Fabio Pasello , 15 Septemnber 1999

The present italian coat of arms is never shown either on the merchant or on naval ensign. The shield you see there is the italian naval shield (with crown - navy, without crown- merchant ships). The prsent coat of arms of the Italian republic is the one described in this page. The one on the naval flags is made up by joining the 4 shields of the ancient "repubbliche marinare": Pisa (whitem "Pisan" cross on red field), Amalfi (white "Amalfi" cross on blue field), Genoa (red cross on a white field) and Venice (St.marks lion with a sword for the navy and a book for the merchant ships, gold on a blue field).
Antonio De Girolamo, 14 June 2000

Naval Ensign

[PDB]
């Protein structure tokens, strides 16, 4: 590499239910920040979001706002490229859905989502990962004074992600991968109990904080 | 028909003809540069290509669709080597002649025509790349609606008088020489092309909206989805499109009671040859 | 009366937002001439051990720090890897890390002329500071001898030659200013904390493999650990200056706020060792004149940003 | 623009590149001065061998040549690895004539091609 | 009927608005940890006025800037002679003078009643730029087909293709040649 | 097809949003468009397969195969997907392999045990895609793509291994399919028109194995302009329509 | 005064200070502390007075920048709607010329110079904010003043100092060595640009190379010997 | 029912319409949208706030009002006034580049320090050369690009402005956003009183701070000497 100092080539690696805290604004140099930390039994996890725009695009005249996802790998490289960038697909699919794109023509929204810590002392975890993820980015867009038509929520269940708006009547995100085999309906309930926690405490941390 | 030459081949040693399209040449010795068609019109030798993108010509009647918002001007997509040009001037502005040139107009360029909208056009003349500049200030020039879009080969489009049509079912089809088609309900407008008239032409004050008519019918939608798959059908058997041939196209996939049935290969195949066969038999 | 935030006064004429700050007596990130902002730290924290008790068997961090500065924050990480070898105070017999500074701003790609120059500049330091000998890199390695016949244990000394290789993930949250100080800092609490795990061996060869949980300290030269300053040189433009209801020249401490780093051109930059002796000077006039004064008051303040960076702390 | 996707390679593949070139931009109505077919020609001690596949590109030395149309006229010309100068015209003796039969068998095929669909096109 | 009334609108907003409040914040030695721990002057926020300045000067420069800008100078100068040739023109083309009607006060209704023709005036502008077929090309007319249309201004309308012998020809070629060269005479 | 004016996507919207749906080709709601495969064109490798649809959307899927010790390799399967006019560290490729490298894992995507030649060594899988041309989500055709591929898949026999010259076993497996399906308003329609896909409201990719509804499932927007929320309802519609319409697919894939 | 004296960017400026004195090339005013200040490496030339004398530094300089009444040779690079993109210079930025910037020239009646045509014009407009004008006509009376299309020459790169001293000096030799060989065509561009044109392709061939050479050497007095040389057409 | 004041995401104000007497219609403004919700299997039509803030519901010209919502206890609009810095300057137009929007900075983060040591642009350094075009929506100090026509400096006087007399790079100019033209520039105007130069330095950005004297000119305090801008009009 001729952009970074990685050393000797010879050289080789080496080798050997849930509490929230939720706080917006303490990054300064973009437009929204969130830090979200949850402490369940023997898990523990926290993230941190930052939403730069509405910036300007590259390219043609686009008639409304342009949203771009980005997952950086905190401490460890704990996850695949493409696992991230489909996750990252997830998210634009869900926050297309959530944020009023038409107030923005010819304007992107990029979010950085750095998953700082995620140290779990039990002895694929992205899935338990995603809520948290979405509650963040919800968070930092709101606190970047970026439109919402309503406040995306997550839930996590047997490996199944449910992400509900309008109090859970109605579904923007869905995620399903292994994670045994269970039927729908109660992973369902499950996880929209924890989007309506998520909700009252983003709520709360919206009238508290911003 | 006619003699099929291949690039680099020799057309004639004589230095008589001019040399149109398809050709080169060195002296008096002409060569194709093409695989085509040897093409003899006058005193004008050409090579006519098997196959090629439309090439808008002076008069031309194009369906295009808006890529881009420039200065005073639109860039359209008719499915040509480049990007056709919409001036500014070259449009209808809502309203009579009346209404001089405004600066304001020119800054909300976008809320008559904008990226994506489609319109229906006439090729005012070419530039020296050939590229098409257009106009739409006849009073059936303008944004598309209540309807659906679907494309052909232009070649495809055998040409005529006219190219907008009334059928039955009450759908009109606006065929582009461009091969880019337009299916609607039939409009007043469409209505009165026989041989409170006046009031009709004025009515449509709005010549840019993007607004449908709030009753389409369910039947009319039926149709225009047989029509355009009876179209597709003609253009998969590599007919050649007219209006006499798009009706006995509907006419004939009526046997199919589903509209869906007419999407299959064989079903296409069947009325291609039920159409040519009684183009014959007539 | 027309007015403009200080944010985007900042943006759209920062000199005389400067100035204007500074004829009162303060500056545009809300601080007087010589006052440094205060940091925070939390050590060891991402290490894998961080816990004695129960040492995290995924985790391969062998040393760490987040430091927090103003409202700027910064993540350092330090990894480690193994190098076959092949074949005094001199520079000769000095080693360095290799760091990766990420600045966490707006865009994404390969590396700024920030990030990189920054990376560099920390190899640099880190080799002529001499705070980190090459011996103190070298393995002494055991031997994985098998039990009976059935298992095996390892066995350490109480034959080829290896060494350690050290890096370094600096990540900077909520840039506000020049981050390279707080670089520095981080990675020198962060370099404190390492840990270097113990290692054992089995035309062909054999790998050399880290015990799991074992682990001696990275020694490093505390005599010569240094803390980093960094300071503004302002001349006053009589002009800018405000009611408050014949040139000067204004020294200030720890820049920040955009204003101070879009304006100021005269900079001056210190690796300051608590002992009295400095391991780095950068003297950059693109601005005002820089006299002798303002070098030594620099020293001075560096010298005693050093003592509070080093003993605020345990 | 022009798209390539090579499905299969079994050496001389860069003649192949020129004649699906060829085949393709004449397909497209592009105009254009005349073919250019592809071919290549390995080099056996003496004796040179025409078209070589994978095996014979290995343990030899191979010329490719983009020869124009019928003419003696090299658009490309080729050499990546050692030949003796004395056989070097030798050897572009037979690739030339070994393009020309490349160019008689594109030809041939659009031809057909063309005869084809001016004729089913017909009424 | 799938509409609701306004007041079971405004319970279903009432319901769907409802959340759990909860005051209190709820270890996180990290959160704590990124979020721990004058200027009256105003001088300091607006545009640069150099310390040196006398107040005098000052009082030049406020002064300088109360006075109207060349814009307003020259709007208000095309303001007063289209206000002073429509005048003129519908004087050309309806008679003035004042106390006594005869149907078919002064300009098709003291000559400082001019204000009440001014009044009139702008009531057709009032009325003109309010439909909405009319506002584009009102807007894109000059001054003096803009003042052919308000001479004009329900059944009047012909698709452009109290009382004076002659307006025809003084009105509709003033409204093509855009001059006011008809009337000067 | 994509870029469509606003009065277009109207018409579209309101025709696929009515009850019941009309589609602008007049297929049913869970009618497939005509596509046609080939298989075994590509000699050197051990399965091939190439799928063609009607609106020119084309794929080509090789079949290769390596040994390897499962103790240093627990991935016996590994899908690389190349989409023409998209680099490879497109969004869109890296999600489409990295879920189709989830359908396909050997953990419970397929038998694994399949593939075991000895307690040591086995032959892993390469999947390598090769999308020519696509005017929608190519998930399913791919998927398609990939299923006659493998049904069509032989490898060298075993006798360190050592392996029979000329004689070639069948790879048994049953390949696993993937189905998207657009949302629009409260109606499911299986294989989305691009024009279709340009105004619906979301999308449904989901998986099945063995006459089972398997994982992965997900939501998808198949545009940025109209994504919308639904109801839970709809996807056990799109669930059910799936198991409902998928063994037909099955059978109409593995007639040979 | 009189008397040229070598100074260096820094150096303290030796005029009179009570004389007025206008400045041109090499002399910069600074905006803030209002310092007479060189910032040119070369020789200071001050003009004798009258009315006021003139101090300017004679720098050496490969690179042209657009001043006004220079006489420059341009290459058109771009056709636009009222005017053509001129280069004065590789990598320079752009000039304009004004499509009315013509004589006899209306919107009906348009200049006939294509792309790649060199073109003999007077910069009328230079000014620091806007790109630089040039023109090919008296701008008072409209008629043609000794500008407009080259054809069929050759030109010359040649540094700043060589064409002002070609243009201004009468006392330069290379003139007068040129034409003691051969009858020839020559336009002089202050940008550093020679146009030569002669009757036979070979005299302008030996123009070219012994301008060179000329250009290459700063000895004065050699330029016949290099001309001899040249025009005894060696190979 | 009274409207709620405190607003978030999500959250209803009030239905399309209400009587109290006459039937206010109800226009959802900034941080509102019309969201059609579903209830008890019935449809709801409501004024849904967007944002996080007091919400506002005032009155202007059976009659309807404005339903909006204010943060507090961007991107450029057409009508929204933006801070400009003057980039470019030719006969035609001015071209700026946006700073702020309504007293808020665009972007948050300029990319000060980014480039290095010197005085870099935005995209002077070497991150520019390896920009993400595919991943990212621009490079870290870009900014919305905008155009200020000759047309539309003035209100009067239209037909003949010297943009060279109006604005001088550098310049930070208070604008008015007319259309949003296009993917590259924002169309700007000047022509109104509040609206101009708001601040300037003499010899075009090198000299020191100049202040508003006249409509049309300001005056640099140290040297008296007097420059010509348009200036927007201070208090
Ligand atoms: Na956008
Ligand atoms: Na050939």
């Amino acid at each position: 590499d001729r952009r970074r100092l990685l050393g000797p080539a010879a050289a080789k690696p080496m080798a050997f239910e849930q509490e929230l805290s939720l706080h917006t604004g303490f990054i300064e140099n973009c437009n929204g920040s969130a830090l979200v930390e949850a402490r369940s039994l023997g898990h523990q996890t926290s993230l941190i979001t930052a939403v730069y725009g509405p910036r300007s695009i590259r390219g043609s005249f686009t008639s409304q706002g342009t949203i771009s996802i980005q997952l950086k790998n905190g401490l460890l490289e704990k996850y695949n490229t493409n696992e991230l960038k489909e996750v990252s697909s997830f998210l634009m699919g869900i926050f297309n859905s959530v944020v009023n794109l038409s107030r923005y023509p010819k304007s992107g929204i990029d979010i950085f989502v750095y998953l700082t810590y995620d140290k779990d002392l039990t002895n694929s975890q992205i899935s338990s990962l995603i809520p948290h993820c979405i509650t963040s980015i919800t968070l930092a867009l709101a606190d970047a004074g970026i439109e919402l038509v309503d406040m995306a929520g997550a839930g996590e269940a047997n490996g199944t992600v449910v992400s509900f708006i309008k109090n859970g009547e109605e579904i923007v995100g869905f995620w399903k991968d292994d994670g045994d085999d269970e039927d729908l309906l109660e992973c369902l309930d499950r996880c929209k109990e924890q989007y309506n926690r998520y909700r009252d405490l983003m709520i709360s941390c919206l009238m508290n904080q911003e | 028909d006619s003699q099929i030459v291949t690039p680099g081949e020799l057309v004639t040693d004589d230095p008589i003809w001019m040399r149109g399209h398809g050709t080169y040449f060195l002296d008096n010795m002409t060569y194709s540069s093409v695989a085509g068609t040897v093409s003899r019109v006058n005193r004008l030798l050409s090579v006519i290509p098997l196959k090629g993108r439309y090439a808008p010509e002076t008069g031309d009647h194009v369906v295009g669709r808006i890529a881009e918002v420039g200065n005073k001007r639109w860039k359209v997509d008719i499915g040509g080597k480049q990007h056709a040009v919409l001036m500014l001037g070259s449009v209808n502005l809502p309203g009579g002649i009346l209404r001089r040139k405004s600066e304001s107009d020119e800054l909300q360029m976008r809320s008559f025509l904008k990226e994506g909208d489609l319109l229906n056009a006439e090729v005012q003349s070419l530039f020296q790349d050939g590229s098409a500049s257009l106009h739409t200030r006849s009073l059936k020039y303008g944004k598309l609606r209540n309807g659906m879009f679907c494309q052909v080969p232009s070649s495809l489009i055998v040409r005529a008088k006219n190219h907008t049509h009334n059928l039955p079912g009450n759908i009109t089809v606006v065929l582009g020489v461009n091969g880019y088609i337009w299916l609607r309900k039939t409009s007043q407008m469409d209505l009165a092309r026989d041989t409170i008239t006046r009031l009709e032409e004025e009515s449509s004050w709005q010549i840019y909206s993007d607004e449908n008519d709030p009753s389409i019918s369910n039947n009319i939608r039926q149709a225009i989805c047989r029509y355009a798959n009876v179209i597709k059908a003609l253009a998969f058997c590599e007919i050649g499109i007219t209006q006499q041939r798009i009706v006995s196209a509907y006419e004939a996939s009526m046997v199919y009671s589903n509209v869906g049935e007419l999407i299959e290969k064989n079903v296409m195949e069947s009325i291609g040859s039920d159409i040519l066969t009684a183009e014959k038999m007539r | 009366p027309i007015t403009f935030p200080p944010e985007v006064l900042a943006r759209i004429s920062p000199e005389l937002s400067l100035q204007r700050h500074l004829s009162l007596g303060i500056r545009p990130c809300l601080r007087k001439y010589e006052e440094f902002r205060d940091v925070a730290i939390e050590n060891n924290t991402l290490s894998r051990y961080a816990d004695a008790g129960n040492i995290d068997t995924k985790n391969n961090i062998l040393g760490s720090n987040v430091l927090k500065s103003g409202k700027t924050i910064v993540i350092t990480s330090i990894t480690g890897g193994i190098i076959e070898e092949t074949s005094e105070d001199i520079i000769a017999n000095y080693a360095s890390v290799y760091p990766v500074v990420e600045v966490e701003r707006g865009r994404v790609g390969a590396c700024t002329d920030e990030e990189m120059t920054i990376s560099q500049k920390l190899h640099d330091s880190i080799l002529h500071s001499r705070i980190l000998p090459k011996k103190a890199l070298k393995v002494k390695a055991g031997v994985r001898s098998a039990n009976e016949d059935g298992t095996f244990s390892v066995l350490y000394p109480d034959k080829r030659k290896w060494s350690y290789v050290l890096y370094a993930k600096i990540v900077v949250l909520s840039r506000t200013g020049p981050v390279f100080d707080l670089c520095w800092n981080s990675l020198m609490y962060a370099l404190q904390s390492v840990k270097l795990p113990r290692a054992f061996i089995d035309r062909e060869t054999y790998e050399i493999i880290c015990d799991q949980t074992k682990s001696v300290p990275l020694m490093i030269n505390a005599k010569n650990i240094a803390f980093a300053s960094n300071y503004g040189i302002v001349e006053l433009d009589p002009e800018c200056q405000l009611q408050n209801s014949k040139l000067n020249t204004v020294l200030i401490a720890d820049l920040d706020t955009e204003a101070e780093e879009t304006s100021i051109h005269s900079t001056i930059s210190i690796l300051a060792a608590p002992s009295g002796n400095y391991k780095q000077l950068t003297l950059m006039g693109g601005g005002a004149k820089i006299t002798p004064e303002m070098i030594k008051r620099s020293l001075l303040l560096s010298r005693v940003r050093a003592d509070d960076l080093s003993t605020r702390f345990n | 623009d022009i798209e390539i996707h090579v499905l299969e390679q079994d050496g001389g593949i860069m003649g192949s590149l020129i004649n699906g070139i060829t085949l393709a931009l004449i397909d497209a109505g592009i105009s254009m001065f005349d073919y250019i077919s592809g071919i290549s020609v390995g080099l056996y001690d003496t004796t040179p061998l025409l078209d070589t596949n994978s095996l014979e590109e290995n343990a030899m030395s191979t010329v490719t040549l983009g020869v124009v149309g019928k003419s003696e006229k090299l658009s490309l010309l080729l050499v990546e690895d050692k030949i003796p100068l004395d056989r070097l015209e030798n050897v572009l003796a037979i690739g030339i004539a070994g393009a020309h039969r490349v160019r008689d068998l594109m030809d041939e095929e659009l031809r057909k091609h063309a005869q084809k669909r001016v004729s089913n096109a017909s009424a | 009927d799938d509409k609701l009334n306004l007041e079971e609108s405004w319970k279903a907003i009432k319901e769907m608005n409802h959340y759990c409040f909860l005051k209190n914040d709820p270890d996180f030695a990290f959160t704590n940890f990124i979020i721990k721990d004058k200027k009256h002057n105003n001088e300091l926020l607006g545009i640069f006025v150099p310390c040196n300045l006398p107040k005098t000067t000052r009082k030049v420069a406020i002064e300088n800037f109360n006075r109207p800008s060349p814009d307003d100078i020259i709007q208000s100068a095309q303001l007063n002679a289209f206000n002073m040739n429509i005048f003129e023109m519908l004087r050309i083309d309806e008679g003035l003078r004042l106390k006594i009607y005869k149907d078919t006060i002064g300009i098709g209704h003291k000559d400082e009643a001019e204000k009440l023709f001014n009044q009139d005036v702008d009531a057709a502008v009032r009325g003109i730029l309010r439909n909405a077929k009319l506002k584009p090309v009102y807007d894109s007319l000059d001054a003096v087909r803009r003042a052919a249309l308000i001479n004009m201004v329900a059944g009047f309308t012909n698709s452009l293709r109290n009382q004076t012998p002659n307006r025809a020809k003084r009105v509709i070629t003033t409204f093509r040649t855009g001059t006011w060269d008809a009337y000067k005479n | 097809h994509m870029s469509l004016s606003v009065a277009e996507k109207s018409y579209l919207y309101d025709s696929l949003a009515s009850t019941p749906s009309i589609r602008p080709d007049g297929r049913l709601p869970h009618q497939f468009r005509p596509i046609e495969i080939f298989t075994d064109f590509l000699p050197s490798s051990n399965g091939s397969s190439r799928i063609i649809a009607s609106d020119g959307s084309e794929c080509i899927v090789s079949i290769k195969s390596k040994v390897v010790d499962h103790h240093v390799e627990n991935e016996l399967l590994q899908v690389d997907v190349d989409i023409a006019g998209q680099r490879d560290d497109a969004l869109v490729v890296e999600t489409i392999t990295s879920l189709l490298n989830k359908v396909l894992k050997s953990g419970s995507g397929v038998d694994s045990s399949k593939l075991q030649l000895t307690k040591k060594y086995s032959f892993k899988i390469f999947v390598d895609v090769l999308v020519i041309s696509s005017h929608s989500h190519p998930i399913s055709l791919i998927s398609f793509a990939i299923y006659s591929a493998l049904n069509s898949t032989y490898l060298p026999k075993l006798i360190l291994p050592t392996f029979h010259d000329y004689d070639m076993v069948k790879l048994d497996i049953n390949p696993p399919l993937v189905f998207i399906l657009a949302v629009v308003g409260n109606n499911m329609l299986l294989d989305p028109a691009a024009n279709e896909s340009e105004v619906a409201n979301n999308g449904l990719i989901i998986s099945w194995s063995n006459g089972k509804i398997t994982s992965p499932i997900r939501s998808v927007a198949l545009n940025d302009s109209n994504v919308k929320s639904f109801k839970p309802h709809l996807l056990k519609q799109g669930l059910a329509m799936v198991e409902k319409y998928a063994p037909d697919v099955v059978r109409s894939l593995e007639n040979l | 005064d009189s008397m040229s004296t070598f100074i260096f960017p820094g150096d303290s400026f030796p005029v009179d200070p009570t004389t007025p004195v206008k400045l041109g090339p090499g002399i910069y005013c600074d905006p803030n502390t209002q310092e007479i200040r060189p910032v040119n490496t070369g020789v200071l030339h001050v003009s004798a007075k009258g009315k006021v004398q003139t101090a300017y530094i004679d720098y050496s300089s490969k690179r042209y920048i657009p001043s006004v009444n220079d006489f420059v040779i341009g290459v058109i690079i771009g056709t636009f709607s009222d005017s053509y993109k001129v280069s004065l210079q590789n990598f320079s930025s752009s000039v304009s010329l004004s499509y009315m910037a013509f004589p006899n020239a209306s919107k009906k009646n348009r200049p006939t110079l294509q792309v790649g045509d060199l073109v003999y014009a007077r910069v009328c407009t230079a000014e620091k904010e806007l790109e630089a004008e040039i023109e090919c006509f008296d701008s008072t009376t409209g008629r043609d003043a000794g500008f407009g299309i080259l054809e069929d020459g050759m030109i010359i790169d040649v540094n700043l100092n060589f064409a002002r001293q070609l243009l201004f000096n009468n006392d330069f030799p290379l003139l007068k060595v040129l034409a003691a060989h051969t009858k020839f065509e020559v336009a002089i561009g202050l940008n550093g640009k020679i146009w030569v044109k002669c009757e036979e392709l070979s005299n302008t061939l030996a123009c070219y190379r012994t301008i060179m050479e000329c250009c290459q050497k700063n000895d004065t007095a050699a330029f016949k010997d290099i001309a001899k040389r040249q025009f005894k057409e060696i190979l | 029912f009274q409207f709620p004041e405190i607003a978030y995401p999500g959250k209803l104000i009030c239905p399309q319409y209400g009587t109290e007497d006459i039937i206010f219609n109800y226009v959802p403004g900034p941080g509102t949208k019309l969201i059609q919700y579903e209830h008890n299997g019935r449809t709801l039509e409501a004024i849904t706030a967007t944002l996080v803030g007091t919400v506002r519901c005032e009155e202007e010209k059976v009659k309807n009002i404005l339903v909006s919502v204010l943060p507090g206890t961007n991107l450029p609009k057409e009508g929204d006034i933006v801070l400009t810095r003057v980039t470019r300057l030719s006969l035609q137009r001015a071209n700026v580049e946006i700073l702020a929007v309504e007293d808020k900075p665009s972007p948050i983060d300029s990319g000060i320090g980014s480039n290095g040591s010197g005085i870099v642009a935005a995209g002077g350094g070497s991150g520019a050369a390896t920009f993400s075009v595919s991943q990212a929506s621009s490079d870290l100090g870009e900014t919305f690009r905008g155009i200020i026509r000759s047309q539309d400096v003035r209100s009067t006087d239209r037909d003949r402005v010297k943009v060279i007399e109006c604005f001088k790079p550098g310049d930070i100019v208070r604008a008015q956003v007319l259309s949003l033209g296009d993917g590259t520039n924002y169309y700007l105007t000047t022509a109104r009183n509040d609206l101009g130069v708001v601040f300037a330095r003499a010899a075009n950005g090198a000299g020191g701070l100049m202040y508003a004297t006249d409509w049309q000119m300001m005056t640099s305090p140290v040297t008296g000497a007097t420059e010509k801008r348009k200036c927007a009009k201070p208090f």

image by Graham Bartram

A beautiful photo of the Italian naval ensign (warning : 293 Kb) can be seen at <>.
Dov Gutterman, 31 January 1999

According to Italian Navy site (now defunct) this is the "Bandiera delle Forze Navali e degli Istituti Militari" (Ensign of the Navy and (Naval) Military Institutions).
Dov Gutterman and Pier Paolo Lugli, 5 September 2000

The French Naval Album ed. 10, 2017, gives two shades of blue for Italy, together with specification for red and green, all given as approximations:
  dark blue 287c C 100 - M 70 - Y 0 - K 10
  blue 300c C 0 - M 90 - Y 86 - K 0
  red C 13 - M 97 - Y 85 - K 3
  green C 86 - M 18 - Y 100 - K 4

The dark blue is used only in the 3rd quarter of the composed coat of arms in the (naval and civil) ensigns, the jack and the flag of the Commander of a Naval Force in Wartime (being a "medium" blue bordered jack, and the only one using two shades of blue simultaneously). The dark blue is also used as border in the presidential flag. All other listed flags employ the "medium" blue. 
Željko Heimer, 28 March 2018

Naval Jack

image by Joe McMillan, 5 November 2003